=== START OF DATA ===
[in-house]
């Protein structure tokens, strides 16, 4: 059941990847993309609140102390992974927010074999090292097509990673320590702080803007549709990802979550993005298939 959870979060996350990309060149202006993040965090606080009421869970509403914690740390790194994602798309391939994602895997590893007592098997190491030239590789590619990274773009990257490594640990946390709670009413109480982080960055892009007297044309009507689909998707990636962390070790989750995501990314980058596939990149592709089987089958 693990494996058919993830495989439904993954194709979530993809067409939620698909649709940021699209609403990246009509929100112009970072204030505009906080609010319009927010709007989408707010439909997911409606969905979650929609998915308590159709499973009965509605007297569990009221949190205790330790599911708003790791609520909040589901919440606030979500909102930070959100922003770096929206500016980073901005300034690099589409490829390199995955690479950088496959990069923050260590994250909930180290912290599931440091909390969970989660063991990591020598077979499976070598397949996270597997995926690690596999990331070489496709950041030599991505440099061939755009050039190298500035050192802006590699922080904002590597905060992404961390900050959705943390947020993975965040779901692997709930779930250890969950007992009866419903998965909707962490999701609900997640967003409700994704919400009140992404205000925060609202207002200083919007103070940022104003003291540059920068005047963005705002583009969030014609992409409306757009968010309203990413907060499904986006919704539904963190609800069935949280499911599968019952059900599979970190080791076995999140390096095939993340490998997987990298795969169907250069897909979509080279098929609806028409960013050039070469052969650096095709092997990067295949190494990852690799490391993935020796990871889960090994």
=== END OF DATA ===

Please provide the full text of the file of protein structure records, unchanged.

[in-house]
């Protein structure tokens, strides 16, 4: 059941990847993309609140102390992974927010074999090292097509990673320590702080803007549709990802979550993005298939 959870979060996350990309060149202006993040965090606080009421869970509403914690740390790194994602798309391939994602895997590893007592098997190491030239590789590619990274773009990257490594640990946390709670009413109480982080960055892009007297044309009507689909998707990636962390070790989750995501990314980058596939990149592709089987089958 693990494996058919993830495989439904993954194709979530993809067409939620698909649709940021699209609403990246009509929100112009970072204030505009906080609010319009927010709007989408707010439909997911409606969905979650929609998915308590159709499973009965509605007297569990009221949190205790330790599911708003790791609520909040589901919440606030979500909102930070959100922003770096929206500016980073901005300034690099589409490829390199995955690479950088496959990069923050260590994250909930180290912290599931440091909390969970989660063991990591020598077979499976070598397949996270597997995926690690596999990331070489496709950041030599991505440099061939755009050039190298500035050192802006590699922080904002590597905060992404961390900050959705943390947020993975965040779901692997709930779930250890969950007992009866419903998965909707962490999701609900997640967003409700994704919400009140992404205000925060609202207002200083919007103070940022104003003291540059920068005047963005705002583009969030014609992409409306757009968010309203990413907060499904986006919704539904963190609800069935949280499911599968019952059900599979970190080791076995999140390096095939993340490998997987990298795969169907250069897909979509080279098929609806028409960013050039070469052969650096095709092997990067295949190494990852690799490391993935020796990871889960090994």